Six triangular pieces of whitewashed wood form three diamonds down the center of this fall table and create a neutral base for other decorations. See how they’re made.
Collect and Cut
Six-foot lengths of pine boards are available at home improvement stores. For this project, purchase three 6-foot 1x6 boards, carefully selecting three that are similar in color and as free as possible of knots. Using a miter saw, cut out 12 triangles, each with two 30-degree angles (the bottom two corners in this photo) and one 120-degree angle (the top corner in this photo).
After cutting, wipe the boards down with a tack cloth to remove all sawdust and dirt.
Sand the Edges
No sandpaper on hand? Know what will do in a pinch? A nail file – it works like a charm for small jobs.
Pine can be a little yellow. To tone down the yellow, but still see the wood grain, use a little white paint watered down to create a quick whitewash.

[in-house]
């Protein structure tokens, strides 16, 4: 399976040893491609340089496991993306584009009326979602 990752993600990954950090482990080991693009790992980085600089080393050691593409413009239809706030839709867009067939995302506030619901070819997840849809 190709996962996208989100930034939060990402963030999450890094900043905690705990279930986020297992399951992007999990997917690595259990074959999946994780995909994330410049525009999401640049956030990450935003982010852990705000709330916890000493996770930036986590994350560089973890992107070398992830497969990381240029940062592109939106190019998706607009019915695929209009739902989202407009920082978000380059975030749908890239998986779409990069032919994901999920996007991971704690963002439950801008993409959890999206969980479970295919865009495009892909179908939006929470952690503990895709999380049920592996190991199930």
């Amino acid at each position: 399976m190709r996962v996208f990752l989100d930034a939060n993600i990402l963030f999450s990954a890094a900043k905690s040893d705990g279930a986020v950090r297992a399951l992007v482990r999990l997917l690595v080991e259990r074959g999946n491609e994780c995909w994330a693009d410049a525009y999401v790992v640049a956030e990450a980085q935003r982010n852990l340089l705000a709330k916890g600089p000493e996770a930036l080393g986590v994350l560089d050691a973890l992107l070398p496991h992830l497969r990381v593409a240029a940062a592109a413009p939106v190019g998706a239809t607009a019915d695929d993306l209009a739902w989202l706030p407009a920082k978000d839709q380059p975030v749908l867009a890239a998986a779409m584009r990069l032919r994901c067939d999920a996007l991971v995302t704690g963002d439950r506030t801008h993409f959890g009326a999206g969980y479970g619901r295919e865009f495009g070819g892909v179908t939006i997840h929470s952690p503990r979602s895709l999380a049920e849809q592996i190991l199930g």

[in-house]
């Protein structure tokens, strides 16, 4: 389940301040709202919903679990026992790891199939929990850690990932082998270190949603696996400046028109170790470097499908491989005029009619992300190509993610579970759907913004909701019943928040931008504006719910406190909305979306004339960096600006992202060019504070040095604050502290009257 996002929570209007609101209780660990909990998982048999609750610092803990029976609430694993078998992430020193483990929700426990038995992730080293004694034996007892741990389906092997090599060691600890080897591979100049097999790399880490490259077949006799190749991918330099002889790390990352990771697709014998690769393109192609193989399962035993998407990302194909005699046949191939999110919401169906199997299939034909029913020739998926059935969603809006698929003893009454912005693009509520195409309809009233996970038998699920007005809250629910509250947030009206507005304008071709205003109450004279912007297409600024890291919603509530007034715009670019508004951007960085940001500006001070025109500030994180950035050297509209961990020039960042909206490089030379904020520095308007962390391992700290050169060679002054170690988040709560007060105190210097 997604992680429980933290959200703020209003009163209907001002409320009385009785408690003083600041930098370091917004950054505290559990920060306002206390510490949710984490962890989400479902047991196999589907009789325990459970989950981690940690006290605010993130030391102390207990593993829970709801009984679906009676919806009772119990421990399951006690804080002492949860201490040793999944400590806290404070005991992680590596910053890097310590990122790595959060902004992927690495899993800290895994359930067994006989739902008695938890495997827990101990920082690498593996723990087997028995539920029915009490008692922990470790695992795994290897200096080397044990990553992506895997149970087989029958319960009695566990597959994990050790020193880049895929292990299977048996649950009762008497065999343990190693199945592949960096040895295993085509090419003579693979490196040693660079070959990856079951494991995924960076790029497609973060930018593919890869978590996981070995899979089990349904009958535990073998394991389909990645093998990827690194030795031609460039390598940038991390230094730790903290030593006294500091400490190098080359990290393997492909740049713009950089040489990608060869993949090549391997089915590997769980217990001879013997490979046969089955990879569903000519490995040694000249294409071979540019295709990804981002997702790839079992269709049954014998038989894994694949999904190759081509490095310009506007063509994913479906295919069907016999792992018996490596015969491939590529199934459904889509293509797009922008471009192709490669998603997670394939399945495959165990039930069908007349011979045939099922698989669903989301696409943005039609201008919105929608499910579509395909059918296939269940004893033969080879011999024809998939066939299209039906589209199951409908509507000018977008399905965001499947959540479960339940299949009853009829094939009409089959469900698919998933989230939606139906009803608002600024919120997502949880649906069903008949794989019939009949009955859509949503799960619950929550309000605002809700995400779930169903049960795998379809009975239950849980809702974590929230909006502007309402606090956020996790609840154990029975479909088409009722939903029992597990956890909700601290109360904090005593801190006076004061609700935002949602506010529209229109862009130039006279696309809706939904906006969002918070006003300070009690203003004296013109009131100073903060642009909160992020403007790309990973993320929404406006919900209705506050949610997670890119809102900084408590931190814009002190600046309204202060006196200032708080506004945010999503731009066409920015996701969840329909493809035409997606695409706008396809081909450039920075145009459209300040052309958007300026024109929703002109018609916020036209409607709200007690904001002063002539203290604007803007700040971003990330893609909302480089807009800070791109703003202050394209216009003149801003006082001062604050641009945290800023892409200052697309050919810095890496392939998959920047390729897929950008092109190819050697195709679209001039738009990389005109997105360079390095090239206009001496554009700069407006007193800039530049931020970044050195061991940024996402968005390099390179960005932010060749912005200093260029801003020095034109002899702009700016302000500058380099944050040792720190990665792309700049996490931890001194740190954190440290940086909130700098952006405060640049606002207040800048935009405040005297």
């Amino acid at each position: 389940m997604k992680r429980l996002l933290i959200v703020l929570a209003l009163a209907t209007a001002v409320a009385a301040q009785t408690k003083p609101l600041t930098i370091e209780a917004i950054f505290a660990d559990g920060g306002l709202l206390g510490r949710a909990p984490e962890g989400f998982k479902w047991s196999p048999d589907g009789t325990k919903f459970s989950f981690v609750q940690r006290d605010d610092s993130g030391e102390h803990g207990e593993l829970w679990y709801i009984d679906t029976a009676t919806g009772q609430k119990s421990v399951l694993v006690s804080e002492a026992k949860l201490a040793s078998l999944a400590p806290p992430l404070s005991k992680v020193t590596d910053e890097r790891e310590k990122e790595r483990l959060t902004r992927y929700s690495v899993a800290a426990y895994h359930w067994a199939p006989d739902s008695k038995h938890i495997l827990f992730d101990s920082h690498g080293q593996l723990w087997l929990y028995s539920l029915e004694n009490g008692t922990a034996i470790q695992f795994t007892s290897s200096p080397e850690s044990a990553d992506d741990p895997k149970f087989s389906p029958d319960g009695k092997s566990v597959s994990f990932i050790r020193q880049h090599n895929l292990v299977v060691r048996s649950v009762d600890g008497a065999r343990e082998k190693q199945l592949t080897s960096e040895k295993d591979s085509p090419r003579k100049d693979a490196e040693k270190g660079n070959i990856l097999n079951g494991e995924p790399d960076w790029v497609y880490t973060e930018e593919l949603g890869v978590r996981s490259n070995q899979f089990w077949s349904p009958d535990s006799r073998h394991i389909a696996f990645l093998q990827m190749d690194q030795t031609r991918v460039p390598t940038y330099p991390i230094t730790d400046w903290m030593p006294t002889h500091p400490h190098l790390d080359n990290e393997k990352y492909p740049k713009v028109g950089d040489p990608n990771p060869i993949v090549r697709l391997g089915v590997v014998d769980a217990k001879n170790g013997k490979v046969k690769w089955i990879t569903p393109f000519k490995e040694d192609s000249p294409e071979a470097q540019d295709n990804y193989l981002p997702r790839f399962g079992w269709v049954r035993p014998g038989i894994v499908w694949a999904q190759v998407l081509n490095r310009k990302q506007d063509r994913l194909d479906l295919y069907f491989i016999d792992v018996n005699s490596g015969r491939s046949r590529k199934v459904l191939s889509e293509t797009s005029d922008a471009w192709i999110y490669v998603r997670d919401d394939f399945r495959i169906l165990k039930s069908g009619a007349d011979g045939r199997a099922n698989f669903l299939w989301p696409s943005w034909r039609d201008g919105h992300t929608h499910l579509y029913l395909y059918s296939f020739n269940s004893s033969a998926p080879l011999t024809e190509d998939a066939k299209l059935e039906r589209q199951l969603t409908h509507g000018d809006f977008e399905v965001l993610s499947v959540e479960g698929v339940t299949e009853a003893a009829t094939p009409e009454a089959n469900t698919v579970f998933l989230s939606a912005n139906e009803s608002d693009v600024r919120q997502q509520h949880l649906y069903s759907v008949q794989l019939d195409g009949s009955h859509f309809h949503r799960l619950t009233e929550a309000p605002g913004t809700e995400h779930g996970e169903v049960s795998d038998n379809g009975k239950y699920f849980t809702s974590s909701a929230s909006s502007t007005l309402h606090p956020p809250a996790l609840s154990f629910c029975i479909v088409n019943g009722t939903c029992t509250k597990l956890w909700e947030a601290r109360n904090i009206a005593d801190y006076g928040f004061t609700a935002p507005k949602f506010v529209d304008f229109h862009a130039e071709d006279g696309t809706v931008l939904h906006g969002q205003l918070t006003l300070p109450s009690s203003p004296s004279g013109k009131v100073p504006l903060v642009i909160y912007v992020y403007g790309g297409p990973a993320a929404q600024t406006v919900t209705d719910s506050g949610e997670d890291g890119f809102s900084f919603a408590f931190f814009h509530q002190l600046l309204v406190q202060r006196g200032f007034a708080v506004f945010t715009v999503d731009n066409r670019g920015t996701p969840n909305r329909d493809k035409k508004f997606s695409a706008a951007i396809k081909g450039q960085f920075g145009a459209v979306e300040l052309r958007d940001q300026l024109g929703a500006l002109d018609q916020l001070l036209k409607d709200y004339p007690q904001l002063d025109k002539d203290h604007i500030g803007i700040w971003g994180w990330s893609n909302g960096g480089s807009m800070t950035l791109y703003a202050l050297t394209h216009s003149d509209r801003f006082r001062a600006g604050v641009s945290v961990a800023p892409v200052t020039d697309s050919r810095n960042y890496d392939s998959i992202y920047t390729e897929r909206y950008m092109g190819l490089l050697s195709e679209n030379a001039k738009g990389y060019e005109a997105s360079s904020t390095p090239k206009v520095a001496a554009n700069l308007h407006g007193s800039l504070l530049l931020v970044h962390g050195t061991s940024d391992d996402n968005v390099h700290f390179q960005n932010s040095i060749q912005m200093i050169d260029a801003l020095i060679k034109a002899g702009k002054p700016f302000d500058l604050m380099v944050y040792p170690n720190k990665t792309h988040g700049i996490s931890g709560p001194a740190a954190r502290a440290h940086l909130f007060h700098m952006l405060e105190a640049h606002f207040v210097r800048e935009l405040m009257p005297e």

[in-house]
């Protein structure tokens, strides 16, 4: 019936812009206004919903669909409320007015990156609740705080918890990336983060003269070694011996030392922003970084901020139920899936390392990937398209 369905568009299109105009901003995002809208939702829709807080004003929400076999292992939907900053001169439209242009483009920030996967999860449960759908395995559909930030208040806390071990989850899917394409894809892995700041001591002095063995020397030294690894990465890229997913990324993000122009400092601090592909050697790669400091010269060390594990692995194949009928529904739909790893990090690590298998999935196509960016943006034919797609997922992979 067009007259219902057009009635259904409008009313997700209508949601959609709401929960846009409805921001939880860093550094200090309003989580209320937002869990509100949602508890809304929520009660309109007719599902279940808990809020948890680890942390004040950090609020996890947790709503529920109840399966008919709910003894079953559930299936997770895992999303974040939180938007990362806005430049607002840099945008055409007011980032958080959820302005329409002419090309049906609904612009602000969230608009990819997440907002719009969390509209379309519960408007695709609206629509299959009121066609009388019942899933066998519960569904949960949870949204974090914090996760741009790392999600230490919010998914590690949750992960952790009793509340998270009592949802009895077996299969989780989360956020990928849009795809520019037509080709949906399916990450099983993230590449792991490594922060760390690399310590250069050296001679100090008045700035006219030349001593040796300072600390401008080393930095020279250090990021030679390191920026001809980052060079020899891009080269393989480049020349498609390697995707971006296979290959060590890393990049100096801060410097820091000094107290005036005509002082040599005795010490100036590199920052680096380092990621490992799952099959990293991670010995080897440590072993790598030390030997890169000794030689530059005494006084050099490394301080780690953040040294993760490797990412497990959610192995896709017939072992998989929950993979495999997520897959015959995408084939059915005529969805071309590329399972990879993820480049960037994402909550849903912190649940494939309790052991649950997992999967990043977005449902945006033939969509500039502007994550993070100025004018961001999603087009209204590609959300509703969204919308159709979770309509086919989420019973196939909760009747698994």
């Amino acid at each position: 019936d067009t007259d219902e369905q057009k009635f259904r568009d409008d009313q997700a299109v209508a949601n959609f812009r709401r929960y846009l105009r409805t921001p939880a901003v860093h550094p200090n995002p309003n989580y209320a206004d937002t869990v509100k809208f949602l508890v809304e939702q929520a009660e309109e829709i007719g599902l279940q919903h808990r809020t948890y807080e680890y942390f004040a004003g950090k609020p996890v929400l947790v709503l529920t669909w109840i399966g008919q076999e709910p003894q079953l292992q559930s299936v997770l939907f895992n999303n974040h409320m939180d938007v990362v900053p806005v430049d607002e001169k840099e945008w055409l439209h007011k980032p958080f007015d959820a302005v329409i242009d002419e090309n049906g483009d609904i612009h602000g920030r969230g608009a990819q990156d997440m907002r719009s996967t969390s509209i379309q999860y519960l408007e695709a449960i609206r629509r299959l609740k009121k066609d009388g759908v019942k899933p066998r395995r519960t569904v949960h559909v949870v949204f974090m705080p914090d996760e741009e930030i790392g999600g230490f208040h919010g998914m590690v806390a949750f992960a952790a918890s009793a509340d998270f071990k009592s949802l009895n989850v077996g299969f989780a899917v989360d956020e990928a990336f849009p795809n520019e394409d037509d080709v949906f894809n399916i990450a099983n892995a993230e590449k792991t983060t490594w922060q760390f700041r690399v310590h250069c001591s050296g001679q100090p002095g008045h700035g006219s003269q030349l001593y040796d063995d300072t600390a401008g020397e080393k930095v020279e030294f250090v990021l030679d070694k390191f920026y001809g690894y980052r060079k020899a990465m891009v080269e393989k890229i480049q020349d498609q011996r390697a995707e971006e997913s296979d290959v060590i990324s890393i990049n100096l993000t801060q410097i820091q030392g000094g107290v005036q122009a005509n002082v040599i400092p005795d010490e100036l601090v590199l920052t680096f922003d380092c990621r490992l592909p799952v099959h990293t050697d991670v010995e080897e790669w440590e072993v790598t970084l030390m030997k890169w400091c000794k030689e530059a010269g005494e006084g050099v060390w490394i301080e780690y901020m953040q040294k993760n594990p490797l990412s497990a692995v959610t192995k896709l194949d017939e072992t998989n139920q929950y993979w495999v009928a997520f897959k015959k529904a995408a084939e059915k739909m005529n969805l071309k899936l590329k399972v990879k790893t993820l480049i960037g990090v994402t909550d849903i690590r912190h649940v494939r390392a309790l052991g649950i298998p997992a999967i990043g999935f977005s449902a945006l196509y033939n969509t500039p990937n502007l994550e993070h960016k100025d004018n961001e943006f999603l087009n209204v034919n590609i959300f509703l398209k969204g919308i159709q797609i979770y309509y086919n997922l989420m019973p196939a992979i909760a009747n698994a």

Add Water to Paint
Play around with the ratio of water to paint to get a consistency and level of coverage that works.
Paint a test swatch on the back of a scrap of wood from the boards to see if the coverage is right. For light coverage, the paint/water mixture should be a milky consistency.
Apply to Wood Pieces
Working on only one triangle at a time, apply one coat of the paint mixture.
Wipe Off Excess
Then use a clean paper towel to lightly wipe off the paint on the surface, similar to the process of wiping off stain.
Allow to Dry
Once the paint dries, the boards are still wood toned, and still have visible wood grain, but no more yellow undertone.
Paint the Remaining Triangles
Lay out the triangles and then set to work painting each one. Coat all of the edges, and then allow all of the boards to dry fully.
Play With Patterns
Play around with the triangles, testing out different configurations and arrangements to create a custom centerpiece that’s adaptable and easy to reconfigure.